Since 2007 people have come together once a year to celebrate and remember the life of Jane Jacobs by leading or participating in walking tours of their local communities. As Jacobs argued, walkability is essential for urban communities. These tours seem to be a truly fitting monument to Jacob’s legacy. The walks began in Toronto, but have since spread well beyond Jane’s adopted city, with hundreds of walks scheduled for the first weekend in May in cities around the world. Many topics are covered during these walks, but a lot of them focus either directly or indirectly on local history. The Jane’s Walks provide an opportunity for all our followers to experience firsthand a grassroots history project similar to those discussed in two recent ActiveHistory.ca posts on walking tours and street history.
Over the past few years I’ve been on two walks. One in the Don Valley and the other along the Humber River. Both focused on the history of the rivers and their interactions with the city that grew up around them. The Don tour was lead by a friend of mine, Jennifer Bonnell, while the second was led by a heritage activist and community historian. Both tours were great, but very different. Jennifer’s walk demonstrated her expansive knowledge of the valley discovered by researching her PhD dissertation, while the Humber walk showed just how much a person can know about a region of the city after living in it for decades. Contrasting the two walks reminds me of some of the core values discussed at the Active History conference concerning academics engaging with the community and at the same time listening to community members who have developed their own expansive knowledge of the past. The dissemination of history can and should come from the bottom up just as often as it comes from the top down.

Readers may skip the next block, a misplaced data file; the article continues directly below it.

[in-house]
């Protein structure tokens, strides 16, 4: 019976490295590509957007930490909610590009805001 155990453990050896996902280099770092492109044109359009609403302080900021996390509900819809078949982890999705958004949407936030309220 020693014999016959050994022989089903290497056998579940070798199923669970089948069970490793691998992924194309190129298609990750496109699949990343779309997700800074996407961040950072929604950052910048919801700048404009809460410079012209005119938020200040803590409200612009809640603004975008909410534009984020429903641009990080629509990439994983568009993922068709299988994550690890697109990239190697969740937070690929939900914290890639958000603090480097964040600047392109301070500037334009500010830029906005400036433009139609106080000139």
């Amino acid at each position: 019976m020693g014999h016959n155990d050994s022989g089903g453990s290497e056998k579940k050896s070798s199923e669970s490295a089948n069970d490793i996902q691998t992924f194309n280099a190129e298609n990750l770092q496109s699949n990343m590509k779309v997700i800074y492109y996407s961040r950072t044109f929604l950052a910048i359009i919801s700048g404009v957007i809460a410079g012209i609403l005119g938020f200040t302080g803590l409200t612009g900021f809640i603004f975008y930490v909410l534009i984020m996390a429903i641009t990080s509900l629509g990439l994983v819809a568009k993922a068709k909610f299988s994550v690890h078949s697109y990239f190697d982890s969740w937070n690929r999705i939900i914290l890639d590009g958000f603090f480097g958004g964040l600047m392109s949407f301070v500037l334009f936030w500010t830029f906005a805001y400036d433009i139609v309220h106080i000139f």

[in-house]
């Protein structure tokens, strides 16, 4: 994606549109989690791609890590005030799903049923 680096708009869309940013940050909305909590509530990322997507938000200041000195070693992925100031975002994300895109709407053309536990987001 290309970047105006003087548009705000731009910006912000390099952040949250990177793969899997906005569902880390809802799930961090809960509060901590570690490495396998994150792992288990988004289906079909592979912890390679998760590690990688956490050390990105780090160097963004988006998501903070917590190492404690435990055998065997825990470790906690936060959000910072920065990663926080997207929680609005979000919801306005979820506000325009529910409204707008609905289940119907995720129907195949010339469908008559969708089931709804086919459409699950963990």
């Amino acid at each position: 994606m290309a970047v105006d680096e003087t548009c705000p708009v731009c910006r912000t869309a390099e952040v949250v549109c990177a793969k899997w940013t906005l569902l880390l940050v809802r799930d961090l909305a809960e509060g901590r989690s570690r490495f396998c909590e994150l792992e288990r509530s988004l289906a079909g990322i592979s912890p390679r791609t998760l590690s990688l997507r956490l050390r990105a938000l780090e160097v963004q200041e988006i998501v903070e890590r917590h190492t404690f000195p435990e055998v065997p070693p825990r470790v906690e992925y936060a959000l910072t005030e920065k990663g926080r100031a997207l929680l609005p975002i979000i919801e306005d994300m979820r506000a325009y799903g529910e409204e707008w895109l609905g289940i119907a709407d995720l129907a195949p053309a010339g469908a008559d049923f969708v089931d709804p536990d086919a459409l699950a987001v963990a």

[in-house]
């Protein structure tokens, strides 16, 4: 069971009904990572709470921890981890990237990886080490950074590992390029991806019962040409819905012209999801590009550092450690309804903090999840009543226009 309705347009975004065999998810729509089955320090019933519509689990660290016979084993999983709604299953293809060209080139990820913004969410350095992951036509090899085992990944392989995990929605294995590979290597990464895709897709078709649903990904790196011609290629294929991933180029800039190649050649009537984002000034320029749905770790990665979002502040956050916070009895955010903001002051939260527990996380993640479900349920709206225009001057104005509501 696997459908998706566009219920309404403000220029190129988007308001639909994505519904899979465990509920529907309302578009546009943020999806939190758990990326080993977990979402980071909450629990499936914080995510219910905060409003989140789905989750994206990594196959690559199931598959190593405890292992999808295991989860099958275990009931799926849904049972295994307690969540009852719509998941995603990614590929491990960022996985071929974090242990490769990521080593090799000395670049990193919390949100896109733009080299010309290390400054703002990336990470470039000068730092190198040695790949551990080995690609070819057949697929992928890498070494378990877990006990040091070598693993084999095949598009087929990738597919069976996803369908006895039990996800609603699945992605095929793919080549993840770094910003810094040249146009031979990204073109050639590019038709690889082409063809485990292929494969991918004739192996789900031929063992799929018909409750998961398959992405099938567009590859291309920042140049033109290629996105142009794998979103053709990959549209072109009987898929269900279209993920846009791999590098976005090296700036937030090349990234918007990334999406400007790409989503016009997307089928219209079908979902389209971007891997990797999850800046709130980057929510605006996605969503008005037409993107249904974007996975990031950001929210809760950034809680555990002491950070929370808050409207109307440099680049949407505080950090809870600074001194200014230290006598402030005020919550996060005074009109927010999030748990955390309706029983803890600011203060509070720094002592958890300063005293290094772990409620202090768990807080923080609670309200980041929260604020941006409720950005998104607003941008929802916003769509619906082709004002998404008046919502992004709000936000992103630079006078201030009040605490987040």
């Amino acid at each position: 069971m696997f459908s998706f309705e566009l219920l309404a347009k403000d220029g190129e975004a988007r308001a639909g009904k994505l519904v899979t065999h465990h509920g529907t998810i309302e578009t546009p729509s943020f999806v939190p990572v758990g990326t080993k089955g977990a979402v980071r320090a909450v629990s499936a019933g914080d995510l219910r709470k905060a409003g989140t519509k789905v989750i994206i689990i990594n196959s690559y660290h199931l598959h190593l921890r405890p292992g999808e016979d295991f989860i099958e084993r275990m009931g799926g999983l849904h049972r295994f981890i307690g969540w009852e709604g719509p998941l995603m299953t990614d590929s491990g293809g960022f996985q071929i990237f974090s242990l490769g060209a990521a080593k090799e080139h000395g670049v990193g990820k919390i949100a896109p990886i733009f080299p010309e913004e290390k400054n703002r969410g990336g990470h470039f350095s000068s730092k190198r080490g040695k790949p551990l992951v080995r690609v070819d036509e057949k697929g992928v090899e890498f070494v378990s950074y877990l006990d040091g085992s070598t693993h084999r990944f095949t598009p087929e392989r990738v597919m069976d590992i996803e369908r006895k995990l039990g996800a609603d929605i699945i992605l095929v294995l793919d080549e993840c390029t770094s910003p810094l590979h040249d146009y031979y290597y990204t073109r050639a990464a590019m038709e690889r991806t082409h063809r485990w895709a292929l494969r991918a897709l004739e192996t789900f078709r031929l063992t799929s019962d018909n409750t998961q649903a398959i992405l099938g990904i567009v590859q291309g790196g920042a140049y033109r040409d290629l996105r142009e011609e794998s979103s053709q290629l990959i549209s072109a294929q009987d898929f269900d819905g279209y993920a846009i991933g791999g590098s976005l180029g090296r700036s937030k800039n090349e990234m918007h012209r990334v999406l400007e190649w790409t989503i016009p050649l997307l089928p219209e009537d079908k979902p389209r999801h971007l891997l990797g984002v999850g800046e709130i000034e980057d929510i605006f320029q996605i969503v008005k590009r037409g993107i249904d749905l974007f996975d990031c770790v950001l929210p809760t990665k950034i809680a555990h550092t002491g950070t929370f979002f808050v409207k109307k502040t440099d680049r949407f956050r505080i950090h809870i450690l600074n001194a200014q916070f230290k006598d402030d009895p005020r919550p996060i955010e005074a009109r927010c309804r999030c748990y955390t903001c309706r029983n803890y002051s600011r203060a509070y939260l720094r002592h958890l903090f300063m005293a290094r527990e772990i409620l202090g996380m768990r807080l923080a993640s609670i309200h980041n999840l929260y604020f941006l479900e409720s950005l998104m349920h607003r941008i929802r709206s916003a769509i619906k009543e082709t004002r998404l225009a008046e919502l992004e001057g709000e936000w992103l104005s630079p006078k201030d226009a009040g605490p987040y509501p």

This year’s massive list of Toronto walks includes an amazing wealth of historical tours led by an array of university historians, political leaders, and community members. These include the now famous, CAMH: Toronto Asylum Boundary Walls tour led by Active Historian and York Professor, Geoffrey Reaume and a tour of the Black Creek co-organised by our very own Tom Peace. Another friend of Active History, community activist Tim Groves, is leading the tour of the The Ward: A History of Poor People and Immigrants in Toronto. The list of historically themed walks goes well beyond the Active History network. It includes tours led by local historical society members of the Thomson Pioneer Settlement and Queen Street East: The history, the people, the politics. Aspiring politician Karen Sun will engage her community during the Garrison Creek: Exploring It’s Natural and Cultural History tour and member of a residents association will lead a tour called: A Parkdale Village: A Sense of History and Community. All of these tours provide an important reminder that many people continue to value history, even if a lot of us fail the annual history pop quiz about important people and dates in Canadian history. The open model allows just about anyone to develop a Jane’s Walk and it is clear that a lot of people want to engage with their community by leading or following a local history tour.
Beyond the walks on May 1st and 2nd, the Jane Walk’s website also has an audio tour of Jane’s Annex. This walking tour allows people to learn about Jane Jacob’s contributions to Toronto and the history of the fight to stop the Allen Expressway from dissecting the Annex Neighbourhood. It has some great interviews with people who knew Jane back in the late 1960s and some recordings of interviews she did during the Expressway campaign.
So people celebrate the creator of gridlock? Stupid. She is best forgotten.